We at Touch Technologies, Inc. have applied our knowledge of non-game network surveillance, Internet video surveillance and numerous other infrastructure-based performance technologies to solving the pervasive problem of an online MMORPG infrastructure gone out of control. IGame, the working title of this simple, efficient infrastructure, is a cutting-edge technology that proves that "thinking out of the box" keeps the boxes necessary for maintaining an online game - whether they be hardware or network - cool, cheap, lag-free and happy.

Scalability, Reliability and Speed

By increasing the number of players per server from 200 to over 10,000, the amount of hardware running 24 hours a day is radically reduced. This server reduction allows popular games to become free of server overload instead of becoming sluggish, virtual tombs that are boring to play. Most online gaming aficionados want to experience a game world in which they will interact with other players - otherwise, they would be spending their time playing single-player games. With the implementation of the new highly efficient back-end architecture, using hundreds of servers to handle 100,000 players becomes an archaic notion.

With current technology, players who sign on too late in the peak hours of gaming time are forced to spend their precious gaming time milling around in the adrenalin-lacking, empty world of the "dead" server, while their friends are having a blast fighting huge battles or completing high-end quests.

Anyone who has ever been thrown off a server by going link-dead without warning, only to find that they cannot get back on to the popular server, knows the acute disappointment of being alienated from one's gaming friends. A disappointed gamer will soon be seeking a new venue where he can log on without worrying about rushing home from work or school just so he can get on his favorite server before it gets overloaded during peak hours.

This new technology solves the problems of overworked servers and ensures a highly scalable game. It allows for the creation of game worlds or expansion packs where, at the high end of things, millions of players can simultaneously interact. Imagine the possibilities! A server that can handle 10,000 players will greatly change those games which rely heavily on Player vs. Player or Realm vs. Realm battles to entertain players! MMORPGs will be able to literally create new forms of gaming, giving players the opportunity to indulge in combat and battles on an epic level. Now that's an adrenalin rush!

Even better, the simplicity of this architectural breakthrough actually increases reliability, as it includes built-in, fault-tolerant mechanisms that provide high availability while reducing downtime, which, of course, affects revenue. In addition, because of the elegant simplicity of the technology, infrastructure rollout time is reduced to a fraction of the standard.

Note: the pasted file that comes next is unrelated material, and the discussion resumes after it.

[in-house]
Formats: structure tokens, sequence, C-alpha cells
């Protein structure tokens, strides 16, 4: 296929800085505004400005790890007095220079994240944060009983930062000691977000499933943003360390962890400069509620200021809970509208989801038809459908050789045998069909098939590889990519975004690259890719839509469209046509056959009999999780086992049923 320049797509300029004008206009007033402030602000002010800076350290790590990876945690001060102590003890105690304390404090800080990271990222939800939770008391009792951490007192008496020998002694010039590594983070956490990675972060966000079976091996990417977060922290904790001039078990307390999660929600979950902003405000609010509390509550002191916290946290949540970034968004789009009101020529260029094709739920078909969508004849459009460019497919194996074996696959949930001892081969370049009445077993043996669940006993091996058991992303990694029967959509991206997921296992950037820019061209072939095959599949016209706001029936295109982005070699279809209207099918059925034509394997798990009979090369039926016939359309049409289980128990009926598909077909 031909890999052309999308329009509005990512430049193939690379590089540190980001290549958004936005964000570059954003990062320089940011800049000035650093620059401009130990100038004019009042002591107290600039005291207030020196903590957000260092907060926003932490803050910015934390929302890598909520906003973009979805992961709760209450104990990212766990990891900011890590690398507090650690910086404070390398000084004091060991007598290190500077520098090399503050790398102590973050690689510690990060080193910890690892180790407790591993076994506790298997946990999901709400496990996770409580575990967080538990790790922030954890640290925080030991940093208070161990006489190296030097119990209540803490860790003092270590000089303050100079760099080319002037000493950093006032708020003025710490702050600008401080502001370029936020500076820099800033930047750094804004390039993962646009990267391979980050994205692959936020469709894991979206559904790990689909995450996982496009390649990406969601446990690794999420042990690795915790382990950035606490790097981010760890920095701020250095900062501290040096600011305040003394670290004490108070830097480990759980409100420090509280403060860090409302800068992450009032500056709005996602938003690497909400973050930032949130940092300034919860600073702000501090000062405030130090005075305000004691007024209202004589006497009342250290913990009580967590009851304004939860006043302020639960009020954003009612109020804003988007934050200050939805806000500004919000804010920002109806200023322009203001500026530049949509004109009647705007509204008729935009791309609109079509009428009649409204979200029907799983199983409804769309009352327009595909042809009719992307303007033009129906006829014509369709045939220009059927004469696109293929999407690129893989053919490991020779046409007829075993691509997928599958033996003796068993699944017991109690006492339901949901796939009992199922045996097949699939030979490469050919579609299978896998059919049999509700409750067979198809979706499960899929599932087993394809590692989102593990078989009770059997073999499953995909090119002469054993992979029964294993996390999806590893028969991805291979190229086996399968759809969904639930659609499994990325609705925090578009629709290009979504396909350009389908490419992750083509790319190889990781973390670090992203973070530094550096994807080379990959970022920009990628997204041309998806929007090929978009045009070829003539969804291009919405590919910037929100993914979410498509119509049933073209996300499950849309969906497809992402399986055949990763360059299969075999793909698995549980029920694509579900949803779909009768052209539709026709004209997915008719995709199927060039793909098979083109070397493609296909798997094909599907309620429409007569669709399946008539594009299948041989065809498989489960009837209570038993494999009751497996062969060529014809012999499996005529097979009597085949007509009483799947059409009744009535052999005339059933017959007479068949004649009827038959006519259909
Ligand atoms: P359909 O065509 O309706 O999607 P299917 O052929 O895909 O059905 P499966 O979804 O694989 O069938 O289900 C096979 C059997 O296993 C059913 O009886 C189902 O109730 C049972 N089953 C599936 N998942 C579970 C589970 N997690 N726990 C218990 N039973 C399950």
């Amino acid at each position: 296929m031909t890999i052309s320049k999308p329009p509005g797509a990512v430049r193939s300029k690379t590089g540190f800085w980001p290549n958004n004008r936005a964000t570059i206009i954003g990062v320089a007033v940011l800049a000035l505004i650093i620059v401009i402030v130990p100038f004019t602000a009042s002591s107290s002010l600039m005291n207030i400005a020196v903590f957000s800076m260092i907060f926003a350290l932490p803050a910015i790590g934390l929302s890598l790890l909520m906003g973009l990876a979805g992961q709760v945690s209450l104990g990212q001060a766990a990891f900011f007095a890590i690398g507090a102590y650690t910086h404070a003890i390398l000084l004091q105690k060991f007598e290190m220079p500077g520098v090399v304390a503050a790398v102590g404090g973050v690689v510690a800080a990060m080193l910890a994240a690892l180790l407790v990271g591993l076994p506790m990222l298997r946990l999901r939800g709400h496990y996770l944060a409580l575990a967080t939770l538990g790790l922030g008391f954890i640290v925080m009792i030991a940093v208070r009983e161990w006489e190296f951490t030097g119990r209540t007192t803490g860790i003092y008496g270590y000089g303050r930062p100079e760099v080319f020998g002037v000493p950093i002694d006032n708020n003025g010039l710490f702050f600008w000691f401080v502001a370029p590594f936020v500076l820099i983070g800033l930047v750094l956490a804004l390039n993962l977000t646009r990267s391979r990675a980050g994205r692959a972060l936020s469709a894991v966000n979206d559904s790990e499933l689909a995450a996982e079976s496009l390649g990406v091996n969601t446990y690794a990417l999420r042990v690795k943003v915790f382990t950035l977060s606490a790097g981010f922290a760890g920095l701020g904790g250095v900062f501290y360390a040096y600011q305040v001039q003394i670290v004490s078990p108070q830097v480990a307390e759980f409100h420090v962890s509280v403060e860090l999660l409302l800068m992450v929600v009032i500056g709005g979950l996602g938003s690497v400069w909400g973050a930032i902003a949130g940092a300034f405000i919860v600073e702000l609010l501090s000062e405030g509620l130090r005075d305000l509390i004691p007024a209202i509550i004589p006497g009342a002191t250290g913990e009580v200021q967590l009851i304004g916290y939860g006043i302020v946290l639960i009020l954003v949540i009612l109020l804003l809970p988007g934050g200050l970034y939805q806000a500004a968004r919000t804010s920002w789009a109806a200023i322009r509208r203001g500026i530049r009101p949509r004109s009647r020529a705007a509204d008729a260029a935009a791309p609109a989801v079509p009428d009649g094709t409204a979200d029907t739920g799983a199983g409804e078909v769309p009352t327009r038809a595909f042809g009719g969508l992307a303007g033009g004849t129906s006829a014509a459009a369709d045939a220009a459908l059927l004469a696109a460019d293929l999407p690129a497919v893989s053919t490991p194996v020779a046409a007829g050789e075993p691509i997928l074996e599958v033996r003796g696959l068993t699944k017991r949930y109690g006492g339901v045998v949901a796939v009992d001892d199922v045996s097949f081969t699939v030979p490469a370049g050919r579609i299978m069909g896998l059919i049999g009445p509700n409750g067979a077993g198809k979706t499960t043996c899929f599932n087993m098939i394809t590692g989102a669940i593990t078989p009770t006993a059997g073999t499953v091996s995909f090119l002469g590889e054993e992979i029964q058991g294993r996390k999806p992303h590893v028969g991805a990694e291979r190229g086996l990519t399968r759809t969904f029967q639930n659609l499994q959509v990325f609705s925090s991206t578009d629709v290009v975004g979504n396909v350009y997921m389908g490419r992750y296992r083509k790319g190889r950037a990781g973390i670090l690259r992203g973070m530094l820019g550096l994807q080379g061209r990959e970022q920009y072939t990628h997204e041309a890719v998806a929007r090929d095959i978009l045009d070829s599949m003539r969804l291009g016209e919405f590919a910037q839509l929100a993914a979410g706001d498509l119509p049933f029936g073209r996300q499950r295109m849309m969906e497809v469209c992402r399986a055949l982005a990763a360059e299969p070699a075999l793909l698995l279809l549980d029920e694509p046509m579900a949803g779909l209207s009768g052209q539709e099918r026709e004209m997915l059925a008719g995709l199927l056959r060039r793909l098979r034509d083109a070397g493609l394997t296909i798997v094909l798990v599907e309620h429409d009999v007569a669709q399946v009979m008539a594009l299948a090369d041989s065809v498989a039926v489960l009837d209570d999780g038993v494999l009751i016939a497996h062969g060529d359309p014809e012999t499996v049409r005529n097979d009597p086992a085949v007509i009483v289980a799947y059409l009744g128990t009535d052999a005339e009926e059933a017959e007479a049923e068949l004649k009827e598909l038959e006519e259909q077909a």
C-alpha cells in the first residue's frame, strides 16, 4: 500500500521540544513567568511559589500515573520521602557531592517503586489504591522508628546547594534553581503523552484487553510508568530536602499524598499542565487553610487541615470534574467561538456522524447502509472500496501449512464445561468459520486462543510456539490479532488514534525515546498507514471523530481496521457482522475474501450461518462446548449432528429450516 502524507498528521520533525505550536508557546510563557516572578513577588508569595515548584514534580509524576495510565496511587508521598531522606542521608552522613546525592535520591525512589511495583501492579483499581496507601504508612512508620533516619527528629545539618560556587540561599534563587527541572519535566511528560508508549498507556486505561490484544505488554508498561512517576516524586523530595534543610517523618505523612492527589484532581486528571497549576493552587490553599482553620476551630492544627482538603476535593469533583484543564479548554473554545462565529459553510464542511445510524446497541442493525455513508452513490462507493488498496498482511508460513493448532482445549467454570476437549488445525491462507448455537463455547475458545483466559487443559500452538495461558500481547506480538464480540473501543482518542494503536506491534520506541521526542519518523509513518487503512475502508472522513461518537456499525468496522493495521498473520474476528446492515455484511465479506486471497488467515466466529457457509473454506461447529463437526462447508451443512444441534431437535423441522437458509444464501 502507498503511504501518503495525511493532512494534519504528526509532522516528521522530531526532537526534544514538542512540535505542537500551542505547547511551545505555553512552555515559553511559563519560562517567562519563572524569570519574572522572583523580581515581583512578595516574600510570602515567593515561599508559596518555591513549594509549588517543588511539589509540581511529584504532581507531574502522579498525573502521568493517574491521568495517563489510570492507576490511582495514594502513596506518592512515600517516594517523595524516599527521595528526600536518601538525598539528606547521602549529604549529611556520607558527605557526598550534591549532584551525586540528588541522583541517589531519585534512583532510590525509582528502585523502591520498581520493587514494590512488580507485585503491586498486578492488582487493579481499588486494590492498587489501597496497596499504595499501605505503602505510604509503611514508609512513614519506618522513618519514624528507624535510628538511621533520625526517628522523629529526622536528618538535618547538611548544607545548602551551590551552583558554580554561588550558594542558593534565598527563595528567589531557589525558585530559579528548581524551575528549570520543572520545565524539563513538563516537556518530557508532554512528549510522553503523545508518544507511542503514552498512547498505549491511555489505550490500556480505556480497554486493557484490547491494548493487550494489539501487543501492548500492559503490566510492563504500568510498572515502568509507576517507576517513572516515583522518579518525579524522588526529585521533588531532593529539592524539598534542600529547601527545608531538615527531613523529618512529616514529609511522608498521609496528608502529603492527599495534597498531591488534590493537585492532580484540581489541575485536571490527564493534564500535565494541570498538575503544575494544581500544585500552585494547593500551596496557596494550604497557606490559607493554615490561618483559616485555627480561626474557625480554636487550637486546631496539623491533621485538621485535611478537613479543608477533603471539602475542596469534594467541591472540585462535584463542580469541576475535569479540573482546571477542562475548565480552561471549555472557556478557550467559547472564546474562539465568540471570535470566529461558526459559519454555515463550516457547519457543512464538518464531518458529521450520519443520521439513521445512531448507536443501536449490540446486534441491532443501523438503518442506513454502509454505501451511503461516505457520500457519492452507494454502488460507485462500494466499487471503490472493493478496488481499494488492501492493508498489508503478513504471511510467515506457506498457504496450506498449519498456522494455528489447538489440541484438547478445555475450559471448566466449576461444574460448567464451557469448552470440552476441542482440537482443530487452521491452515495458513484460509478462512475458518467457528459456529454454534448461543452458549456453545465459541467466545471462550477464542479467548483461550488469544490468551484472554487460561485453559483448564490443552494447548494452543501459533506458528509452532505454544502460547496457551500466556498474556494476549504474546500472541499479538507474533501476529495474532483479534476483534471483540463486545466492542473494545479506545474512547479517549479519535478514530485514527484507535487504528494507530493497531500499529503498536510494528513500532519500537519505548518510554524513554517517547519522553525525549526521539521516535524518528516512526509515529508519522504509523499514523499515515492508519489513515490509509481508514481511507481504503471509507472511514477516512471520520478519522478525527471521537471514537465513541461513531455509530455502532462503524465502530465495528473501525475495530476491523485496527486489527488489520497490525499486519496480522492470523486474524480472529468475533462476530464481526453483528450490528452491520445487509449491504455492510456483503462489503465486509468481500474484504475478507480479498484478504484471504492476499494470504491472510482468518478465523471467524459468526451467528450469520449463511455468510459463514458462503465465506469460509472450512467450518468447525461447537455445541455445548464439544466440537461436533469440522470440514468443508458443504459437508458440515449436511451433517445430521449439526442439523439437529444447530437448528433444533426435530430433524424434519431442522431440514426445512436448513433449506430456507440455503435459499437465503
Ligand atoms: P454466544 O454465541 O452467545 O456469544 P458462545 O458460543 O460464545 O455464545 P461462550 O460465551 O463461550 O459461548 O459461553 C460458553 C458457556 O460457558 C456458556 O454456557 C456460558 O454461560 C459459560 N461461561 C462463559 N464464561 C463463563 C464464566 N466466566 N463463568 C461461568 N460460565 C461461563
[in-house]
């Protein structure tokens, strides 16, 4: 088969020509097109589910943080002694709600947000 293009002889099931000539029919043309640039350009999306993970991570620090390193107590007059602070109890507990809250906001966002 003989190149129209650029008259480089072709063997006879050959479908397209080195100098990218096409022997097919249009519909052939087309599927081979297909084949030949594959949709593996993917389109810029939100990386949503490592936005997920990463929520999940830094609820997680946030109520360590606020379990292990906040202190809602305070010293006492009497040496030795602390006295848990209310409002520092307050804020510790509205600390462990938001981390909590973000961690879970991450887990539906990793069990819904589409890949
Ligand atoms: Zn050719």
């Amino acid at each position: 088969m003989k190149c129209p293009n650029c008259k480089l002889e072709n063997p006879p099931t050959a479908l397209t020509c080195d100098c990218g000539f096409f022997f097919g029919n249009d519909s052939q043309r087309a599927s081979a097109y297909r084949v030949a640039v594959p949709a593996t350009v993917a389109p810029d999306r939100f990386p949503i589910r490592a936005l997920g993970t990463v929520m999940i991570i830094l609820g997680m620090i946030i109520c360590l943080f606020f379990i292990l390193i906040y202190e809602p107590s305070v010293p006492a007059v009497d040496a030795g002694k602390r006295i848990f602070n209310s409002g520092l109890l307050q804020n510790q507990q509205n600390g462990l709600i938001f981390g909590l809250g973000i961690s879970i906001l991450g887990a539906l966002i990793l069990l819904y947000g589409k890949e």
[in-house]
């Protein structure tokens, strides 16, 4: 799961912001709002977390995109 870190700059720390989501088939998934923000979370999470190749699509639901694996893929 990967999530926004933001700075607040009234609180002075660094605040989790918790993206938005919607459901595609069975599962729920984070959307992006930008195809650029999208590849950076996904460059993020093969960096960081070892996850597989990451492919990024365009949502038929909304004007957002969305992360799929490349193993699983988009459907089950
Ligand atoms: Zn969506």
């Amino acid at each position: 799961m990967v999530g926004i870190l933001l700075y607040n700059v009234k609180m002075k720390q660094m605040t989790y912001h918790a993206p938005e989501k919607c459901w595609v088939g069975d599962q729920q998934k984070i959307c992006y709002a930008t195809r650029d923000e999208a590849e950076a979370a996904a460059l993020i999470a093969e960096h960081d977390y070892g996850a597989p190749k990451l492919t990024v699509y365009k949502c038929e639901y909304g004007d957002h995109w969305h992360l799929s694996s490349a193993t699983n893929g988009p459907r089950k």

Traditional approaches require the set-up of thousands of servers, hundreds of clusters, and a complex, time- and cost-intensive network consisting of switches, routers, and various other bits of hardware. The reduction of infrastructure costs allows for both the preparation of a new generation MMORPG, along with the expansion of existing online games. It is a quick, elegant and financially feasible solution for both large and small companies.

Conquering Lag and Latency

Lag and latency are probably the most irritating problems for players, and they are a devil for programmers to keep at bay. As players demand higher-end graphics and sophisticated eye-candy to furnish their online worlds and facilitate a more immersive gaming experience, lag and latency worsens because these "pretty pictures" can slow down even the fastest CPU to a snail's pace, or even stall it altogether - causing the dreaded "link-dead" scenario.

The common definition of lag in the gaming world is the time that elapses between the event where a player requests an experience and the event where a player sees and hears that experience on his or her computer screen.

For reasons which are explained below, lag occurs when there is a delay somewhere in the process when a "message" is sent by a player's PC, the server acknowledges that message and sends its replying message back to the player who requested the event, as well as to nearby players who are affected by that message. An efficient method for a player's PC to communicate action messages to a server, which will then communicate an "update" message back to the initiating player's PC (as well as other players who are affected by it) is essential for an online MMORPG to exist.

The current infrastructure implemented in most MMORPGs utilizes the following standard to transmit messages between player and server and back again. For purposes of clarity, we will use a simple action of striking an enemy with a glowing sword as an example:

A) An action message comprised of several segments called "packets" is sent by a player's PC to the game server, communicating that player wants to "strike" an enemy with a glowing sword. At this point, the player cannot send further messages until this message - including ALL of the packets that comprise it - is received by the server, processed by the game engine, and an update message sent back to the player. The moment a player's PC initiates an action, the PC is locked up until the above scenario plays out. In our scenario, the requested action message is segmented into four packets.

B) The action message arrives at the server and is placed in a queue with various messages sent from hundreds, or thousands, of other player PCs. The position of a message in the queue will determine how a message will be handled by the game's engine, and when it will arrive there.